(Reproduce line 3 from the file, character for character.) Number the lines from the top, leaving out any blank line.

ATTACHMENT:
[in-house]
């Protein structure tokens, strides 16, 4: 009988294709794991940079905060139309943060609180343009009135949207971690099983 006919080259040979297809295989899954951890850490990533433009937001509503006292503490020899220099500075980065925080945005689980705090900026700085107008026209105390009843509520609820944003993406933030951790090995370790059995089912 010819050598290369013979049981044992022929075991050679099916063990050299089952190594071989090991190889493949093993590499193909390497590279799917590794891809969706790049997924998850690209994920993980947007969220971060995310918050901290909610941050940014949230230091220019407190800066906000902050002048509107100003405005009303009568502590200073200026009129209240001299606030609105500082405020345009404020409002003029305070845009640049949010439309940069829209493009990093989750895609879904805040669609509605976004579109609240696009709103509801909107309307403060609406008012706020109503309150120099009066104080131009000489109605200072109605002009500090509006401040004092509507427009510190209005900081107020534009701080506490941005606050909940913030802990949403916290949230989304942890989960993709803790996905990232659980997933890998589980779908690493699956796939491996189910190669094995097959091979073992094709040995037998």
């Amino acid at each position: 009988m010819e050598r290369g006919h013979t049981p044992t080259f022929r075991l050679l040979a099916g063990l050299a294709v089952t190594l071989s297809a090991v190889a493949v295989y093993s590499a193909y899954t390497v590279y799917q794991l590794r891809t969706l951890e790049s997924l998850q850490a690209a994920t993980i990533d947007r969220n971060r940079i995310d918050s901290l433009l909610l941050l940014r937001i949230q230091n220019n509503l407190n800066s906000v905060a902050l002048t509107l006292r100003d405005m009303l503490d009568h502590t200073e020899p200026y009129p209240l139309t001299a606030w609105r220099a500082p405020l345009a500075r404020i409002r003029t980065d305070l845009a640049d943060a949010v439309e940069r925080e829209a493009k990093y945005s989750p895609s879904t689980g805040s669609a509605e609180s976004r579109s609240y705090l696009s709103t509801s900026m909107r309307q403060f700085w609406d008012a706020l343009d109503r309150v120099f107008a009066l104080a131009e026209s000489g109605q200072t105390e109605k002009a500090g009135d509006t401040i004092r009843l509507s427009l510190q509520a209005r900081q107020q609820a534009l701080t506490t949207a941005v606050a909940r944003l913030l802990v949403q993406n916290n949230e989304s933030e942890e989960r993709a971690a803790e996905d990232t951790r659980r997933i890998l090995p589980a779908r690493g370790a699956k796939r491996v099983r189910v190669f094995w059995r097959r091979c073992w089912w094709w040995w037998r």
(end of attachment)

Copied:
């Amino acid at each position: 009988m010819e050598r290369g006919h013979t049981p044992t080259f022929r075991l050679l040979a099916g063990l050299a294709v089952t190594l071989s297809a090991v190889a493949v295989y093993s590499a193909y899954t390497v590279y799917q794991l590794r891809t969706l951890e790049s997924l998850q850490a690209a994920t993980i990533d947007r969220n971060r940079i995310d918050s901290l433009l909610l941050l940014r937001i949230q230091n220019n509503l407190n800066s906000v905060a902050l002048t509107l006292r100003d405005m009303l503490d009568h502590t200073e020899p200026y009129p209240l139309t001299a606030w609105r220099a500082p405020l345009a500075r404020i409002r003029t980065d305070l845009a640049d943060a949010v439309e940069r925080e829209a493009k990093y945005s989750p895609s879904t689980g805040s669609a509605e609180s976004r579109s609240y705090l696009s709103t509801s900026m909107r309307q403060f700085w609406d008012a706020l343009d109503r309150v120099f107008a009066l104080a131009e026209s000489g109605q200072t105390e109605k002009a500090g009135d509006t401040i004092r009843l509507s427009l510190q509520a209005r900081q107020q609820a534009l701080t506490t949207a941005v606050a909940r944003l913030l802990v949403q993406n916290n949230e989304s933030e942890e989960r993709a971690a803790e996905d990232t951790r659980r997933i890998l090995p589980a779908r690493g370790a699956k796939r491996v099983r189910v190669f094995w059995r097959r091979c073992w089912w094709w040995w037998r």